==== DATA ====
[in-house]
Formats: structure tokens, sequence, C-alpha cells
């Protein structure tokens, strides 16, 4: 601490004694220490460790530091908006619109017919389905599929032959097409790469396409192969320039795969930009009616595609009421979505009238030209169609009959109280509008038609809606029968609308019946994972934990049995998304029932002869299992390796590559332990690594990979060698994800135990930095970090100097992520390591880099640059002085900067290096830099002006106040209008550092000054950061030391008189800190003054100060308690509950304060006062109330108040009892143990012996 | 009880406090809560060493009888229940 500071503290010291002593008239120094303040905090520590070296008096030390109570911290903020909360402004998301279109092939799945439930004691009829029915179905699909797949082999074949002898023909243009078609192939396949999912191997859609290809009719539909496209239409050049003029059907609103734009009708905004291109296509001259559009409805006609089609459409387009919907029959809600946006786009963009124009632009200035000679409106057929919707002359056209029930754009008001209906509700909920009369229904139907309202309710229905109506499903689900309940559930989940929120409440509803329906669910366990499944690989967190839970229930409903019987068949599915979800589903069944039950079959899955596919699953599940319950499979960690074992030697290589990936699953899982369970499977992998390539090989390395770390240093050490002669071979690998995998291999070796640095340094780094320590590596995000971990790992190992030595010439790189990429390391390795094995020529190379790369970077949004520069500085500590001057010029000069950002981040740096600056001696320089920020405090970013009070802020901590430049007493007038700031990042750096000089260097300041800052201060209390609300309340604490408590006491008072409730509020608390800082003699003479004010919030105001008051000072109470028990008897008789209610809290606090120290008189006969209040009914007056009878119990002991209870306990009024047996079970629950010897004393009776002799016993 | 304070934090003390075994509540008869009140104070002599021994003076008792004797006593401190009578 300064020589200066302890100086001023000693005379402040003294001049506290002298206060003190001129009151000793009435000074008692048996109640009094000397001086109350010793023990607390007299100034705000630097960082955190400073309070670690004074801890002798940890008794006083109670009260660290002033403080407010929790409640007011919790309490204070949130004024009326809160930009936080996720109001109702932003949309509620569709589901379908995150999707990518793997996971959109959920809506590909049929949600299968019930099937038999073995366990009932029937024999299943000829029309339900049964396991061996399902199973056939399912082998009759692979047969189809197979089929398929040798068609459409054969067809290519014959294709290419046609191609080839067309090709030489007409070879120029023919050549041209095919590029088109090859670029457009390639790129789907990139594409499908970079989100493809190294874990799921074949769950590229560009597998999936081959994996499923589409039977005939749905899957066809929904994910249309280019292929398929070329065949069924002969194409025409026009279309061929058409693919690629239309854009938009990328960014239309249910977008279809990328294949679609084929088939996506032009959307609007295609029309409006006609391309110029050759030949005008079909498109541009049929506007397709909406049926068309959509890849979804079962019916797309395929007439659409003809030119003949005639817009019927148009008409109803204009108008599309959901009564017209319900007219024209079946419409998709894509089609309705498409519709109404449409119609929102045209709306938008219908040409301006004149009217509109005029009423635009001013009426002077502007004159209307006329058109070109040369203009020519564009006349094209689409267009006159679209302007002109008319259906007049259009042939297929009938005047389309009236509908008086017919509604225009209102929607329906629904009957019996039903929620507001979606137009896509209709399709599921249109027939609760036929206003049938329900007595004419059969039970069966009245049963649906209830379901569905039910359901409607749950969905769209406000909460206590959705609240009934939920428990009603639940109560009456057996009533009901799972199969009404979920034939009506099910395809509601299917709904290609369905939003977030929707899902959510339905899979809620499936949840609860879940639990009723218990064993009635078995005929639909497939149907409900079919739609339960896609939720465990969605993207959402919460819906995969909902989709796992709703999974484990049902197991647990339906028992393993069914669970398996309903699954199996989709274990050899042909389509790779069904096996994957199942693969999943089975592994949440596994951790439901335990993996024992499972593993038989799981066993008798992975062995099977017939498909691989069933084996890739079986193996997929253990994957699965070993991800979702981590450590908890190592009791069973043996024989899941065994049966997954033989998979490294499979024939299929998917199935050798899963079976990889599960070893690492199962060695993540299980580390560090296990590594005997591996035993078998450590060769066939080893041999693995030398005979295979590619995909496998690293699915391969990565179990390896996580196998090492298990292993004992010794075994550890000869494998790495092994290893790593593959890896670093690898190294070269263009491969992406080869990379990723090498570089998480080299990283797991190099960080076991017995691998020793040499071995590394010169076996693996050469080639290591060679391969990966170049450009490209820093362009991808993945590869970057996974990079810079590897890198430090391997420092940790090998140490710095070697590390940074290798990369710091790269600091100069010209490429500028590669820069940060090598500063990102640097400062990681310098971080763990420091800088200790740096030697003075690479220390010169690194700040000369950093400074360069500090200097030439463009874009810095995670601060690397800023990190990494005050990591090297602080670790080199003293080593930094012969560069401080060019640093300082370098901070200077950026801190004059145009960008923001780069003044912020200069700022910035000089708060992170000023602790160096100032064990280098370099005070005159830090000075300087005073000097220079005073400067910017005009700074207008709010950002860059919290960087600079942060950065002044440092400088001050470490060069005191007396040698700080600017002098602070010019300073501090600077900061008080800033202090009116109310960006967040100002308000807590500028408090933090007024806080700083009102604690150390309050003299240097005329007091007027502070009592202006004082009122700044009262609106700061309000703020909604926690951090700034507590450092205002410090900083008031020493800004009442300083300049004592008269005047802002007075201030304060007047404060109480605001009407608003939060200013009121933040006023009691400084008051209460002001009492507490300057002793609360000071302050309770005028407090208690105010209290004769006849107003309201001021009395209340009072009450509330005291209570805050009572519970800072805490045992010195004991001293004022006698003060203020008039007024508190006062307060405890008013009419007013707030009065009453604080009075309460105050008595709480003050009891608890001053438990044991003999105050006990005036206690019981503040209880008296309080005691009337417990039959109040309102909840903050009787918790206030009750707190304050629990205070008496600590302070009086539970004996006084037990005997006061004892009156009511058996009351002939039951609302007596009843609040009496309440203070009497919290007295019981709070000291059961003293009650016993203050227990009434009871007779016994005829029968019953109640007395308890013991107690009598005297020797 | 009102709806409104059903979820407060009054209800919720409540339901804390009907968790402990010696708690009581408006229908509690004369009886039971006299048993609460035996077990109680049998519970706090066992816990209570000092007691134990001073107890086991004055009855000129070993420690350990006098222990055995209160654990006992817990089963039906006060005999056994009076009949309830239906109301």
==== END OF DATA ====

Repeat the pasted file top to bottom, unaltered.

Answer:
[in-house]
Formats: structure tokens, sequence, C-alpha cells
């Protein structure tokens, strides 16, 4: 601490004694220490460790530091908006619109017919389905599929032959097409790469396409192969320039795969930009009616595609009421979505009238030209169609009959109280509008038609809606029968609308019946994972934990049995998304029932002869299992390796590559332990690594990979060698994800135990930095970090100097992520390591880099640059002085900067290096830099002006106040209008550092000054950061030391008189800190003054100060308690509950304060006062109330108040009892143990012996 | 009880406090809560060493009888229940 500071503290010291002593008239120094303040905090520590070296008096030390109570911290903020909360402004998301279109092939799945439930004691009829029915179905699909797949082999074949002898023909243009078609192939396949999912191997859609290809009719539909496209239409050049003029059907609103734009009708905004291109296509001259559009409805006609089609459409387009919907029959809600946006786009963009124009632009200035000679409106057929919707002359056209029930754009008001209906509700909920009369229904139907309202309710229905109506499903689900309940559930989940929120409440509803329906669910366990499944690989967190839970229930409903019987068949599915979800589903069944039950079959899955596919699953599940319950499979960690074992030697290589990936699953899982369970499977992998390539090989390395770390240093050490002669071979690998995998291999070796640095340094780094320590590596995000971990790992190992030595010439790189990429390391390795094995020529190379790369970077949004520069500085500590001057010029000069950002981040740096600056001696320089920020405090970013009070802020901590430049007493007038700031990042750096000089260097300041800052201060209390609300309340604490408590006491008072409730509020608390800082003699003479004010919030105001008051000072109470028990008897008789209610809290606090120290008189006969209040009914007056009878119990002991209870306990009024047996079970629950010897004393009776002799016993 | 304070934090003390075994509540008869009140104070002599021994003076008792004797006593401190009578 300064020589200066302890100086001023000693005379402040003294001049506290002298206060003190001129009151000793009435000074008692048996109640009094000397001086109350010793023990607390007299100034705000630097960082955190400073309070670690004074801890002798940890008794006083109670009260660290002033403080407010929790409640007011919790309490204070949130004024009326809160930009936080996720109001109702932003949309509620569709589901379908995150999707990518793997996971959109959920809506590909049929949600299968019930099937038999073995366990009932029937024999299943000829029309339900049964396991061996399902199973056939399912082998009759692979047969189809197979089929398929040798068609459409054969067809290519014959294709290419046609191609080839067309090709030489007409070879120029023919050549041209095919590029088109090859670029457009390639790129789907990139594409499908970079989100493809190294874990799921074949769950590229560009597998999936081959994996499923589409039977005939749905899957066809929904994910249309280019292929398929070329065949069924002969194409025409026009279309061929058409693919690629239309854009938009990328960014239309249910977008279809990328294949679609084929088939996506032009959307609007295609029309409006006609391309110029050759030949005008079909498109541009049929506007397709909406049926068309959509890849979804079962019916797309395929007439659409003809030119003949005639817009019927148009008409109803204009108008599309959901009564017209319900007219024209079946419409998709894509089609309705498409519709109404449409119609929102045209709306938008219908040409301006004149009217509109005029009423635009001013009426002077502007004159209307006329058109070109040369203009020519564009006349094209689409267009006159679209302007002109008319259906007049259009042939297929009938005047389309009236509908008086017919509604225009209102929607329906629904009957019996039903929620507001979606137009896509209709399709599921249109027939609760036929206003049938329900007595004419059969039970069966009245049963649906209830379901569905039910359901409607749950969905769209406000909460206590959705609240009934939920428990009603639940109560009456057996009533009901799972199969009404979920034939009506099910395809509601299917709904290609369905939003977030929707899902959510339905899979809620499936949840609860879940639990009723218990064993009635078995005929639909497939149907409900079919739609339960896609939720465990969605993207959402919460819906995969909902989709796992709703999974484990049902197991647990339906028992393993069914669970398996309903699954199996989709274990050899042909389509790779069904096996994957199942693969999943089975592994949440596994951790439901335990993996024992499972593993038989799981066993008798992975062995099977017939498909691989069933084996890739079986193996997929253990994957699965070993991800979702981590450590908890190592009791069973043996024989899941065994049966997954033989998979490294499979024939299929998917199935050798899963079976990889599960070893690492199962060695993540299980580390560090296990590594005997591996035993078998450590060769066939080893041999693995030398005979295979590619995909496998690293699915391969990565179990390896996580196998090492298990292993004992010794075994550890000869494998790495092994290893790593593959890896670093690898190294070269263009491969992406080869990379990723090498570089998480080299990283797991190099960080076991017995691998020793040499071995590394010169076996693996050469080639290591060679391969990966170049450009490209820093362009991808993945590869970057996974990079810079590897890198430090391997420092940790090998140490710095070697590390940074290798990369710091790269600091100069010209490429500028590669820069940060090598500063990102640097400062990681310098971080763990420091800088200790740096030697003075690479220390010169690194700040000369950093400074360069500090200097030439463009874009810095995670601060690397800023990190990494005050990591090297602080670790080199003293080593930094012969560069401080060019640093300082370098901070200077950026801190004059145009960008923001780069003044912020200069700022910035000089708060992170000023602790160096100032064990280098370099005070005159830090000075300087005073000097220079005073400067910017005009700074207008709010950002860059919290960087600079942060950065002044440092400088001050470490060069005191007396040698700080600017002098602070010019300073501090600077900061008080800033202090009116109310960006967040100002308000807590500028408090933090007024806080700083009102604690150390309050003299240097005329007091007027502070009592202006004082009122700044009262609106700061309000703020909604926690951090700034507590450092205002410090900083008031020493800004009442300083300049004592008269005047802002007075201030304060007047404060109480605001009407608003939060200013009121933040006023009691400084008051209460002001009492507490300057002793609360000071302050309770005028407090208690105010209290004769006849107003309201001021009395209340009072009450509330005291209570805050009572519970800072805490045992010195004991001293004022006698003060203020008039007024508190006062307060405890008013009419007013707030009065009453604080009075309460105050008595709480003050009891608890001053438990044991003999105050006990005036206690019981503040209880008296309080005691009337417990039959109040309102909840903050009787918790206030009750707190304050629990205070008496600590302070009086539970004996006084037990005997006061004892009156009511058996009351002939039951609302007596009843609040009496309440203070009497919290007295019981709070000291059961003293009650016993203050227990009434009871007779016994005829029968019953109640007395308890013991107690009598005297020797 | 009102709806409104059903979820407060009054209800919720409540339901804390009907968790402990010696708690009581408006229908509690004369009886039971006299048993609460035996077990109680049998519970706090066992816990209570000092007691134990001073107890086991004055009855000129070993420690350990006098222990055995209160654990006992817990089963039906006060005999056994009076009949309830239906109301």